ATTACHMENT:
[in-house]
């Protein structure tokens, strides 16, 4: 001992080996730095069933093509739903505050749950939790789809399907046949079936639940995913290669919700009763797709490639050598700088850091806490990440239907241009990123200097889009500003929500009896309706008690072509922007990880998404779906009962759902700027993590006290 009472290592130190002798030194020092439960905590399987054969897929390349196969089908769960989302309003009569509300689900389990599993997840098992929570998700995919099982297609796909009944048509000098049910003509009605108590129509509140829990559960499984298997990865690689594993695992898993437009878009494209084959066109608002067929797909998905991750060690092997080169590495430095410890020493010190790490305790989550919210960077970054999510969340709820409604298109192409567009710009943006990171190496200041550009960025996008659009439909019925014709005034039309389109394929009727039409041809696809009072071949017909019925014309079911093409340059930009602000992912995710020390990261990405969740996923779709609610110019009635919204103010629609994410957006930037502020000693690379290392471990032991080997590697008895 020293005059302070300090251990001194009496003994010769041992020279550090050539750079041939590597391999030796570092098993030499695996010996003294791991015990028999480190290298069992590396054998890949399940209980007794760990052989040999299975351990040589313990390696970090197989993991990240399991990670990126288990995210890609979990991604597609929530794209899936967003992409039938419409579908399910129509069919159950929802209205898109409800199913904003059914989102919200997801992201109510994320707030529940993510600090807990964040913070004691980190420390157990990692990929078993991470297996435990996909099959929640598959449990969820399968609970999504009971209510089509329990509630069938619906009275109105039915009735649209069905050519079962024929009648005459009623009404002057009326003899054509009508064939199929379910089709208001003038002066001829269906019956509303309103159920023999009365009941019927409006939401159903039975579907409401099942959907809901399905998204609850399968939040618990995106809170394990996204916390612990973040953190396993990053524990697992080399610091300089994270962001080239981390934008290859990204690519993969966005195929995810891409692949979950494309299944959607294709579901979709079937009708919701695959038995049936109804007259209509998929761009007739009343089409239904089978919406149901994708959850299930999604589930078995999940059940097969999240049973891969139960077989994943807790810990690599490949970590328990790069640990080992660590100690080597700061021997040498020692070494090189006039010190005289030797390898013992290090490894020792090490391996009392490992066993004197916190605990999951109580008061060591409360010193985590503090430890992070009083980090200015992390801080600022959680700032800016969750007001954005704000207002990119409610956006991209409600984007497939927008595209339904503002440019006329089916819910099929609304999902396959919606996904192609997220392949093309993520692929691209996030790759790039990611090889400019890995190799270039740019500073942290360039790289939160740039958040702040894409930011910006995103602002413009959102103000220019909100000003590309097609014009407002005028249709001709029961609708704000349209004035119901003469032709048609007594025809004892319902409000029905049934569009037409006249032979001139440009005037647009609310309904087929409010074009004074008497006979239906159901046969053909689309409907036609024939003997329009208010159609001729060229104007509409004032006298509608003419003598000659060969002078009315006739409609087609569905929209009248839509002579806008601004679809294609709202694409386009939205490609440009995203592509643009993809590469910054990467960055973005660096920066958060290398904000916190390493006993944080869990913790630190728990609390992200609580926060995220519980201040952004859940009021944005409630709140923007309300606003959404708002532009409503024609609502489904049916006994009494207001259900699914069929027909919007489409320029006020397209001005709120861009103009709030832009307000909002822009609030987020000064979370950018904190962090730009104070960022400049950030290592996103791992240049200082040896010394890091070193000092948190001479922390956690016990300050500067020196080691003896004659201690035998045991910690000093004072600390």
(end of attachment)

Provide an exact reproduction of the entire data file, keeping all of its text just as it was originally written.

[in-house]
């Protein structure tokens, strides 16, 4: 001992080996730095069933093509739903505050749950939790789809399907046949079936639940995913290669919700009763797709490639050598700088850091806490990440239907241009990123200097889009500003929500009896309706008690072509922007990880998404779906009962759902700027993590006290 009472290592130190002798030194020092439960905590399987054969897929390349196969089908769960989302309003009569509300689900389990599993997840098992929570998700995919099982297609796909009944048509000098049910003509009605108590129509509140829990559960499984298997990865690689594993695992898993437009878009494209084959066109608002067929797909998905991750060690092997080169590495430095410890020493010190790490305790989550919210960077970054999510969340709820409604298109192409567009710009943006990171190496200041550009960025996008659009439909019925014709005034039309389109394929009727039409041809696809009072071949017909019925014309079911093409340059930009602000992912995710020390990261990405969740996923779709609610110019009635919204103010629609994410957006930037502020000693690379290392471990032991080997590697008895 020293005059302070300090251990001194009496003994010769041992020279550090050539750079041939590597391999030796570092098993030499695996010996003294791991015990028999480190290298069992590396054998890949399940209980007794760990052989040999299975351990040589313990390696970090197989993991990240399991990670990126288990995210890609979990991604597609929530794209899936967003992409039938419409579908399910129509069919159950929802209205898109409800199913904003059914989102919200997801992201109510994320707030529940993510600090807990964040913070004691980190420390157990990692990929078993991470297996435990996909099959929640598959449990969820399968609970999504009971209510089509329990509630069938619906009275109105039915009735649209069905050519079962024929009648005459009623009404002057009326003899054509009508064939199929379910089709208001003038002066001829269906019956509303309103159920023999009365009941019927409006939401159903039975579907409401099942959907809901399905998204609850399968939040618990995106809170394990996204916390612990973040953190396993990053524990697992080399610091300089994270962001080239981390934008290859990204690519993969966005195929995810891409692949979950494309299944959607294709579901979709079937009708919701695959038995049936109804007259209509998929761009007739009343089409239904089978919406149901994708959850299930999604589930078995999940059940097969999240049973891969139960077989994943807790810990690599490949970590328990790069640990080992660590100690080597700061021997040498020692070494090189006039010190005289030797390898013992290090490894020792090490391996009392490992066993004197916190605990999951109580008061060591409360010193985590503090430890992070009083980090200015992390801080600022959680700032800016969750007001954005704000207002990119409610956006991209409600984007497939927008595209339904503002440019006329089916819910099929609304999902396959919606996904192609997220392949093309993520692929691209996030790759790039990611090889400019890995190799270039740019500073942290360039790289939160740039958040702040894409930011910006995103602002413009959102103000220019909100000003590309097609014009407002005028249709001709029961609708704000349209004035119901003469032709048609007594025809004892319902409000029905049934569009037409006249032979001139440009005037647009609310309904087929409010074009004074008497006979239906159901046969053909689309409907036609024939003997329009208010159609001729060229104007509409004032006298509608003419003598000659060969002078009315006739409609087609569905929209009248839509002579806008601004679809294609709202694409386009939205490609440009995203592509643009993809590469910054990467960055973005660096920066958060290398904000916190390493006993944080869990913790630190728990609390992200609580926060995220519980201040952004859940009021944005409630709140923007309300606003959404708002532009409503024609609502489904049916006994009494207001259900699914069929027909919007489409320029006020397209001005709120861009103009709030832009307000909002822009609030987020000064979370950018904190962090730009104070960022400049950030290592996103791992240049200082040896010394890091070193000092948190001479922390956690016990300050500067020196080691003896004659201690035998045991910690000093004072600390």